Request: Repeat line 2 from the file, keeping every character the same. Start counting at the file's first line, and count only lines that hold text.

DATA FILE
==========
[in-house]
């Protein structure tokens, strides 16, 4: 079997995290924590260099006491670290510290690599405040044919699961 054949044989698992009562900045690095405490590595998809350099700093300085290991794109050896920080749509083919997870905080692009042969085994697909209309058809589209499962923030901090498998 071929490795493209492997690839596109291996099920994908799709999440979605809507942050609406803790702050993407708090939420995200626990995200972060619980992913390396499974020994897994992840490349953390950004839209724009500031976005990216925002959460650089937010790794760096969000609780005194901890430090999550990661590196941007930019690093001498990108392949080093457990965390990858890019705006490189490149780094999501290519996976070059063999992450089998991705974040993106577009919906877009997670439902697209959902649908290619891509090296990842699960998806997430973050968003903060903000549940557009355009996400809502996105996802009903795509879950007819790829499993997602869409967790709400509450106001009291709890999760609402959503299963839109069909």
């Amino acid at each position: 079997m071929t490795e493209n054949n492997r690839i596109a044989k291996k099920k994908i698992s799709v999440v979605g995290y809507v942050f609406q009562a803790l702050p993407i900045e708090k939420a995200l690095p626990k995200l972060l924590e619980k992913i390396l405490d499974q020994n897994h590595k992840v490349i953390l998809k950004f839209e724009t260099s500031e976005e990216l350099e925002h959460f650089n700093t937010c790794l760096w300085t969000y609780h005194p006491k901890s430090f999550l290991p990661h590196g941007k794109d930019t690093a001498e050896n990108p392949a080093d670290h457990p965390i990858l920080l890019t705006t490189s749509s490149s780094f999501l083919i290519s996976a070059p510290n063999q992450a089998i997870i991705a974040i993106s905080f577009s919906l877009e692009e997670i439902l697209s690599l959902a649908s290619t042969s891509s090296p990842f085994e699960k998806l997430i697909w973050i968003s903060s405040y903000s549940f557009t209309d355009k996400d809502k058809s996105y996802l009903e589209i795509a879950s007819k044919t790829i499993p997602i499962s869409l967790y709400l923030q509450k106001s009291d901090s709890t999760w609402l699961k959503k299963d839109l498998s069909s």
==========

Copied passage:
């Protein structure tokens, strides 16, 4: 079997995290924590260099006491670290510290690599405040044919699961 054949044989698992009562900045690095405490590595998809350099700093300085290991794109050896920080749509083919997870905080692009042969085994697909209309058809589209499962923030901090498998 071929490795493209492997690839596109291996099920994908799709999440979605809507942050609406803790702050993407708090939420995200626990995200972060619980992913390396499974020994897994992840490349953390950004839209724009500031976005990216925002959460650089937010790794760096969000609780005194901890430090999550990661590196941007930019690093001498990108392949080093457990965390990858890019705006490189490149780094999501290519996976070059063999992450089998991705974040993106577009919906877009997670439902697209959902649908290619891509090296990842699960998806997430973050968003903060903000549940557009355009996400809502996105996802009903795509879950007819790829499993997602869409967790709400509450106001009291709890999760609402959503299963839109069909």